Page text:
DiveAlert uses a small amount of air from your SCUBA tank to make a piercingly loud sound. People have been able to hear a DiveAlert one mile away from a diver in need. In conditions where visibility is limited, a DiveAlert can be a life saver.

After each use, your DiveAlert should be pressurized and rinsed with fresh water with the rest of your gear. Make sure that before every dive you check that DiveAlert is installed correctly and functioning properly. When testing, be careful not to point DiveAlert toward yourself or toward anyone else or loss of hearing could result.

DiveAlert does not require any modification to your equipment, and it does not interfere with the normal operation of your equipment. The DiveAlert comes in three different models to accommodate different connectors: DA1, DA2, and DA3.

Simply press the orange button to create a piercingly loud sound. Do not point the DiveAlert towards anyone, as it could cause hearing damage. It is that loud.

The DiveAlert uses chrome-plated brass couplings to attach to your power inflator. The activator button engages a chrome-plated brass actuator valve stem causing a small amount of air to rush by a stainless steel diaphragm, emitting a piercingly loud sound from the injection-molded thermoplastic body.

"On Saturday July 11 I was diving Barracuda reef in Cozumel. The only other diver with me was the dive master from a local dive operation. The current that morning was in excess of 3 knots. Our depth averaged around 90 feet. After surfacing from the 55 min dive we found that the boat was not there. As we continued to be swept further to the north I realized we would be here for awhile. I inflated my sausage and used it for water wings. I put the snorkel I carry in my bc in my mouth to save my remaining air. After the second hour of floating I began to notice the mast of a sail boat far off in the northern direction. It was difficult to see because the swell was picking up and the waves from the chop prevented me from looking in that direction for very long. About 45 minutes later I realized the boat was definitely traveling in our direction. As it approached within 400 feet of us I realized they did not see us. The dive master was whistling and waving his arms frantically but the crew still did not see us. I raised my DiveAlert, plugged my ear and gave a blast. I watched their heads turn and look in our direction and the front sail being retracted. After a few minutes we were on the boat. If it weren’t for the DiveAlert we would have had to spend even more time being swept away. The dive shop said he was 15 minutes from alerting the harbor and they would have had to launch the helicopter.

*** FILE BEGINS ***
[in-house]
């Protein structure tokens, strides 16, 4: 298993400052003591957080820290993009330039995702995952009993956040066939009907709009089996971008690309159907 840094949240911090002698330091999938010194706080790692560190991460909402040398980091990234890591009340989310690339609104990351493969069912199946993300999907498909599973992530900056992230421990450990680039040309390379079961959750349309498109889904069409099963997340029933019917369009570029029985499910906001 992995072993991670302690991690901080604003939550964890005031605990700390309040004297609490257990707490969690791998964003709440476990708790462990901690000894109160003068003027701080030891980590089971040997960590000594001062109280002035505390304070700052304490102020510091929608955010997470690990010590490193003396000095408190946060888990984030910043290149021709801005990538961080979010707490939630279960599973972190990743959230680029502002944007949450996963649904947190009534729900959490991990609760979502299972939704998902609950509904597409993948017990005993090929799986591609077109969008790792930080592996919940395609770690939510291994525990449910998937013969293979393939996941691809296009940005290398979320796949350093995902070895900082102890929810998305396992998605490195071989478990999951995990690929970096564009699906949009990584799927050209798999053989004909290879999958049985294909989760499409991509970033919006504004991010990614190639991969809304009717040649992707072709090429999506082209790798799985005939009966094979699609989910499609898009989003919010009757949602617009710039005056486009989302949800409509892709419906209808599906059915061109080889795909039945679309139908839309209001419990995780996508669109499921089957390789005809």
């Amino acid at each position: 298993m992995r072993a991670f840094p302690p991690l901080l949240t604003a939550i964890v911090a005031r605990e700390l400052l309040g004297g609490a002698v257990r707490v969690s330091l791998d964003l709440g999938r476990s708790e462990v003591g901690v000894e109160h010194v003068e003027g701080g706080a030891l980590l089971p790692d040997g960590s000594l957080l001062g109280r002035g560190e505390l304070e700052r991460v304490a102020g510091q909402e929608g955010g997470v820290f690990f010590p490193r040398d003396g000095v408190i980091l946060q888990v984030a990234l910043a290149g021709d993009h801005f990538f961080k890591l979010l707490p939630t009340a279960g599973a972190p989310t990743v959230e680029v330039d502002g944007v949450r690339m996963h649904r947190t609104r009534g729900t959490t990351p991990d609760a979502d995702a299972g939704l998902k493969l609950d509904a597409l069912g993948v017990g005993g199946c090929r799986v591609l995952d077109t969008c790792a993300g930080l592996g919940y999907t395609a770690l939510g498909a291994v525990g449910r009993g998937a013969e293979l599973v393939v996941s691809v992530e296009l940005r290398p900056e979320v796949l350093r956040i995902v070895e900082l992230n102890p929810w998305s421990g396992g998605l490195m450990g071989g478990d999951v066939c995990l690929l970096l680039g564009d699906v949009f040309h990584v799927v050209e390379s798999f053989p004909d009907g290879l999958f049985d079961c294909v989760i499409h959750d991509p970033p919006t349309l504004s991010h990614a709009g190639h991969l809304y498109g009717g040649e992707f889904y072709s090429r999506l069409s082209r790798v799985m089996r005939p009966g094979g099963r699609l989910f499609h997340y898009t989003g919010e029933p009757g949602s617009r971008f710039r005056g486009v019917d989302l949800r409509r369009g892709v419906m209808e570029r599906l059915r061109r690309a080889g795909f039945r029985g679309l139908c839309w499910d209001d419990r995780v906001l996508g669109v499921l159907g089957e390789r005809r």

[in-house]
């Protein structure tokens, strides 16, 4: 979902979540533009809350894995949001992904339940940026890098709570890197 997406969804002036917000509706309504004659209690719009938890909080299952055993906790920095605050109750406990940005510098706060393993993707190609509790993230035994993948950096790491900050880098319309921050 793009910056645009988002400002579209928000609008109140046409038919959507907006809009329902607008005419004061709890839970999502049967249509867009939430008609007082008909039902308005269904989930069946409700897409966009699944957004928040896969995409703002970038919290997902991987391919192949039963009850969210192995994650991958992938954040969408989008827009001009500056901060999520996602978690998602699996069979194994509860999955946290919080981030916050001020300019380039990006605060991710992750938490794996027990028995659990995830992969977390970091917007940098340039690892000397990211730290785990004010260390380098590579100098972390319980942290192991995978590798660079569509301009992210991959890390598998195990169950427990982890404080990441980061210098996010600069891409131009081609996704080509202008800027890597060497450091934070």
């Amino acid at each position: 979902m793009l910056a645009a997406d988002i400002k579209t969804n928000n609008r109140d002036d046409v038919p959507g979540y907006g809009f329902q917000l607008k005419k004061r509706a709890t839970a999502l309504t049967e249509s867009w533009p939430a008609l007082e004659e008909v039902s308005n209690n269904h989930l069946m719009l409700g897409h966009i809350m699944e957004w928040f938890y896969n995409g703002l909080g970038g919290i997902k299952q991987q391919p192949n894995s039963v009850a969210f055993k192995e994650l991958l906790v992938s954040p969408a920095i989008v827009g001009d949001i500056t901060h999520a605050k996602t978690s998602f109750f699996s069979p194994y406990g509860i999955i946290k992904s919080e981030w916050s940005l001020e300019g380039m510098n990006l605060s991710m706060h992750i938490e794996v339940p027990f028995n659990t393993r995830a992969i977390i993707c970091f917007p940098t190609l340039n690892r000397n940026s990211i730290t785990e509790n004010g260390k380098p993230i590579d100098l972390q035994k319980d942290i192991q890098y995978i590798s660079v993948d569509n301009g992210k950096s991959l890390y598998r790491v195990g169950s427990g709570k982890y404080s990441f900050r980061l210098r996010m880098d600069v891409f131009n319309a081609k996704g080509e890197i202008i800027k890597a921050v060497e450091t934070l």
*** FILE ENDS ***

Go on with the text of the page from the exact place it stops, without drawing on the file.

FYI: I was certified in 1976 and have carried the DiveAlert with me on hundreds of dives. I saw it advertised in the DAN magazine and purchased it immediately. Thanks for having such a great product. Don’t go diving without it!" - Terry B.